It is the only thing she ever produced, and is said to have been written about the year 1755. When first published, it passed as an old ballad, and long remained anonymous. Burns was among the first to consider it modern. “This fine ballad,” he said, “is even a more palpable imitation than Hardy-knute. The manners are indeed old, but the language is of yesterday.” Sir Walter Scott inserted it in the Border Minstrelsy in 1803, “as by a lady of family in Roxburghshire.” It is stated that she composed it in a carriage with her brother, Sir Gilbert, after a conversation about the battle of Flodden, and a bet that she could not make a ballad on the subject. She had high aristocratic notions, and as a proof of her presence of mind, it is recorded that during the rebellion of 1745, when her father was forced to conceal himself among Minto Crags, from an enraged party of Jacobites, she received and entertained the officers at Minto House, and by her extreme composure, averted the danger to which he was exposed. This accomplished lady was never married. From 1782 to 1804, she resided in Brown’s Square, Edinburgh, in a house which, in the progress of local improvement, is now taken down. She died at Mount Teviot, in Roxburghshire, the seat of her brother, Admiral Elliot, March 29, 1805.

ELLIOT, SIR JOHN, baronet, an eminent physician, was born at Peebles, some time in the first half of the eighteenth century. He was of obscure parentage, but descended of a junior branch of the Stobs family, and received a good education, having become well acquainted with Latin and Greek. He was first employed in the shop of an apothecary in the Haymarket, London, which he quitted to go to sea as surgeon of a privateer. Being fortunate in obtaining prize-money, he procured a diploma, and settled in the metropolis as a physician. Aided by the friendship and patronage of Sir William Duncan, uncle of the celebrated admiral, Adam, Viscount Duncan, he soon became one of the most popular medical practitioners in London; his fees amounted to little less than five thousand pounds a-year; and by the influence of Lord Sackville and Madame Schwellenberg, he was, in July 1778, created a baronet. He was appointed physician to the prince of Wales, became intimate with persons of rank, and was the associate of the first literary characters of the metropolis, among whom he was celebrated for his hospitality. He died November 7th, 1786, at Brocket Hall, Hertfordshire, from the rupture of one of the larger vessels, and was buried at Hatfield. Dying unmarried, the baronetcy became extinct at his death. He was the author of various popular works relative to medical science, of which a list follows:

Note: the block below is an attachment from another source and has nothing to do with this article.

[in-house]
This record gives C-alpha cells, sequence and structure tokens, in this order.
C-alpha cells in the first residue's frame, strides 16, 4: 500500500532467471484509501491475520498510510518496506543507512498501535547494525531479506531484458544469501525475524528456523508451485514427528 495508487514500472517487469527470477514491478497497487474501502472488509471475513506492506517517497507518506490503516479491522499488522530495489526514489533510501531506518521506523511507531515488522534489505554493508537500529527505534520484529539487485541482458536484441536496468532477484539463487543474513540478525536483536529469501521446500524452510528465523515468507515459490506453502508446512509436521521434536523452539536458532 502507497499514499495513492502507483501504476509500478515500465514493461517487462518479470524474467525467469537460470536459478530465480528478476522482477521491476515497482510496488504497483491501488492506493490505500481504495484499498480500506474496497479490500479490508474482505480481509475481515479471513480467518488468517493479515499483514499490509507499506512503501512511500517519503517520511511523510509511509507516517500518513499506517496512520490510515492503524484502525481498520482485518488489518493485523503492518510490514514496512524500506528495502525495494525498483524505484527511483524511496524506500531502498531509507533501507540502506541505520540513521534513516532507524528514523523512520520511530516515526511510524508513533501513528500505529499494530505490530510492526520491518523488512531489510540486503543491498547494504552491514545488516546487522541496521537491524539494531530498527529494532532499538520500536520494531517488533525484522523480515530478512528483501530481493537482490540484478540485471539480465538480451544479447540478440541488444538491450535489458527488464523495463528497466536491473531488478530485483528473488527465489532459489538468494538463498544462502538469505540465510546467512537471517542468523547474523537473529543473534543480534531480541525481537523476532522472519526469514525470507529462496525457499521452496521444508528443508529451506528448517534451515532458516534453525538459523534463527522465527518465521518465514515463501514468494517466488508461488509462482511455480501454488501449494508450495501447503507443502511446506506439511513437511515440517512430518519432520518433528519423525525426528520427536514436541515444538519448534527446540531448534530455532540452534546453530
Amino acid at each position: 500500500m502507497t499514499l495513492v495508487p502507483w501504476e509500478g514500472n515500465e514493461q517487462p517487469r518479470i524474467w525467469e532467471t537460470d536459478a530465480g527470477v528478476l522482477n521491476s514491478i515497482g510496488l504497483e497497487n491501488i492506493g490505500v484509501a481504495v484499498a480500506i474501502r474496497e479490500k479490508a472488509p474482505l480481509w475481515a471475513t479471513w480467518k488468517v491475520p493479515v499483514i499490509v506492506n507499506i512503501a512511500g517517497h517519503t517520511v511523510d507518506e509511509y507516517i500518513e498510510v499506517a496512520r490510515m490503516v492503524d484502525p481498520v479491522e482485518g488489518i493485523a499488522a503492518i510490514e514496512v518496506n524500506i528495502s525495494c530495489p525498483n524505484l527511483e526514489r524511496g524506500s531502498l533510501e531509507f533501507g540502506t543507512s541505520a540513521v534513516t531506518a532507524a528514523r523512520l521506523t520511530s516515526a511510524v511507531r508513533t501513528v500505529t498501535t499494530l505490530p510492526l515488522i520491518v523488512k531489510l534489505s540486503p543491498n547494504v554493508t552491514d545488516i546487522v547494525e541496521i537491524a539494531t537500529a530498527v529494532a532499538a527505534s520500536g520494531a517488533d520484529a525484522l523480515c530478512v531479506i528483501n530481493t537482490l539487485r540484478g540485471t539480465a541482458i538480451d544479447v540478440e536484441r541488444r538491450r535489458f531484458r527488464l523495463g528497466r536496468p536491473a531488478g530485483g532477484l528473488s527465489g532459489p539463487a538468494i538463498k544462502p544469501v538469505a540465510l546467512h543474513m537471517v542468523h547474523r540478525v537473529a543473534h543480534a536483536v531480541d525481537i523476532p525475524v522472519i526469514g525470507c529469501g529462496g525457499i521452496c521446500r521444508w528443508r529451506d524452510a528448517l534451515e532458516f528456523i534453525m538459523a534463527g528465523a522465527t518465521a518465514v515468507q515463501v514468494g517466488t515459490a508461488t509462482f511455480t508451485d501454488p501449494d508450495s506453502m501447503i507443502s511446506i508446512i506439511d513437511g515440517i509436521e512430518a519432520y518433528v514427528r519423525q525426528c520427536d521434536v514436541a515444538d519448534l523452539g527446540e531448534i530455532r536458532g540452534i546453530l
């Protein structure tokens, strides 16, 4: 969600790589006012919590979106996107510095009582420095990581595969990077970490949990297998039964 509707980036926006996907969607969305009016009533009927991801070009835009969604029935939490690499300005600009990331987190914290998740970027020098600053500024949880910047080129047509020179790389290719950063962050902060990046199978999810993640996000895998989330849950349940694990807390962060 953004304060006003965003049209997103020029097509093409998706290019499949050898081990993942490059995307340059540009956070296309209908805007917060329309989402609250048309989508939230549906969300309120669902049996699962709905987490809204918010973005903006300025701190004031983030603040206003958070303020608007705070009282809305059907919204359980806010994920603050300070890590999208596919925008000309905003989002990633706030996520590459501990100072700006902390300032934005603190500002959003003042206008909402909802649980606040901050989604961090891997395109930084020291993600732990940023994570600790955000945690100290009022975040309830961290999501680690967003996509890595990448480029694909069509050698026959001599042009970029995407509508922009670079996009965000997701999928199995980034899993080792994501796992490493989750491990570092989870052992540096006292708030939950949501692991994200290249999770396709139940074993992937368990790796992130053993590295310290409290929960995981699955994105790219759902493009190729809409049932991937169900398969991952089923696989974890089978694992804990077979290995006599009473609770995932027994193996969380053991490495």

Philosophical Observations on the Senses of Vision and Hearing. To which is added, A Treatise on Harmonic Sounds, and an Essay on Combustion and Animal Heat. Lond. 1780, 8vo.

      Essays on Physiological subjects. Lond. 1780, 8vo.

      Address to the Public on a subject of the utmost importance to Health. Lond. 1780, 8vo. Against Empirics.

      An Account of the Nature and Medicinal Virtues of the principal Mineral Waters in Great Britain and Ireland, and those in most repute on the Continent, &c. Lond. 1781, 8vo.

      The Medical Picket Book. Lond. 1781, 12mo.

      A Complete Collection of the Medical and Philosophical Works of John Fothergill, M.D.; with an Account of his Life, and occasional Notes. Lond. 1781, 8vo.

      Elements of the Branches of Natural Philosophy connected with Medicine; including the doctrine of the Atmosphere, Fire, Phlogiston, Water, &c. Lond. 1782, 8vo, 2d edition, with an Appendix.

      Experiments and observations on Light and Colours. To which is prefixed, the Analogy between Heat and Motion. Lond. 1787, 8vo.

      Observations on the Affinities of Substances in Spirit of Wine. Phil. Trans. Abr. xvi. 79. 1786.


Return to The Scottish Nation Index Page

 


This comment system requires you to be logged in through either a Disqus account or an account you already have with Google, Twitter, Facebook or Yahoo. In the event you don't have an account with any of these companies then you can create an account with Disqus. All comments are moderated so they won't display until the moderator has approved your comment.

comments powered by Disqus

Quantcast